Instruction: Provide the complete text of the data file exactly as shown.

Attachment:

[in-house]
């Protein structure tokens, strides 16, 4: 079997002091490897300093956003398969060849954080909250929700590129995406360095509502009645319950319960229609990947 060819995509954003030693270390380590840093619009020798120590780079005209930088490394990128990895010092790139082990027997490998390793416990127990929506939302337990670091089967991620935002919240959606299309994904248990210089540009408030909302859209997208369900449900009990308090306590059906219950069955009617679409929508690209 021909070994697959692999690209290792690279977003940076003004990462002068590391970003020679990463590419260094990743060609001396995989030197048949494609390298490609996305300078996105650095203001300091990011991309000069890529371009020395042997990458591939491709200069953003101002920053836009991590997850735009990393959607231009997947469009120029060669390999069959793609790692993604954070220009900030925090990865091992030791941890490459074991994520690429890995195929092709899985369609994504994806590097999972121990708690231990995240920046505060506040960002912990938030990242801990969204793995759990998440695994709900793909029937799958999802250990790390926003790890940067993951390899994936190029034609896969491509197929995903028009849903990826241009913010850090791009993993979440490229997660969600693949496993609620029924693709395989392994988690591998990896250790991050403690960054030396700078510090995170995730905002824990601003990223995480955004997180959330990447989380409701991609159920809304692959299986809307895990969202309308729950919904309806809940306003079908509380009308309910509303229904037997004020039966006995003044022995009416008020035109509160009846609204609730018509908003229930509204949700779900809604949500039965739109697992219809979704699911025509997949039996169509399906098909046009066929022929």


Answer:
[in-house]
């Protein structure tokens, strides 16, 4: 079997002091490897300093956003398969060849954080909250929700590129995406360095509502009645319950319960229609990947 060819995509954003030693270390380590840093619009020798120590780079005209930088490394990128990895010092790139082990027997490998390793416990127990929506939302337990670091089967991620935002919240959606299309994904248990210089540009408030909302859209997208369900449900009990308090306590059906219950069955009617679409929508690209 021909070994697959692999690209290792690279977003940076003004990462002068590391970003020679990463590419260094990743060609001396995989030197048949494609390298490609996305300078996105650095203001300091990011991309000069890529371009020395042997990458591939491709200069953003101002920053836009991590997850735009990393959607231009997947469009120029060669390999069959793609790692993604954070220009900030925090990865091992030791941890490459074991994520690429890995195929092709899985369609994504994806590097999972121990708690231990995240920046505060506040960002912990938030990242801990969204793995759990998440695994709900793909029937799958999802250990790390926003790890940067993951390899994936190029034609896969491509197929995903028009849903990826241009913010850090791009993993979440490229997660969600693949496993609620029924693709395989392994988690591998990896250790991050403690960054030396700078510090995170995730905002824990601003990223995480955004997180959330990447989380409701991609159920809304692959299986809307895990969202309308729950919904309806809940306003079908509380009308309910509303229904037997004020039966006995003044022995009416008020035109509160009846609204609730018509908003229930509204949700779900809604949500039965739109697992219809979704699911025509997949039996169509399906098909046009066929022929």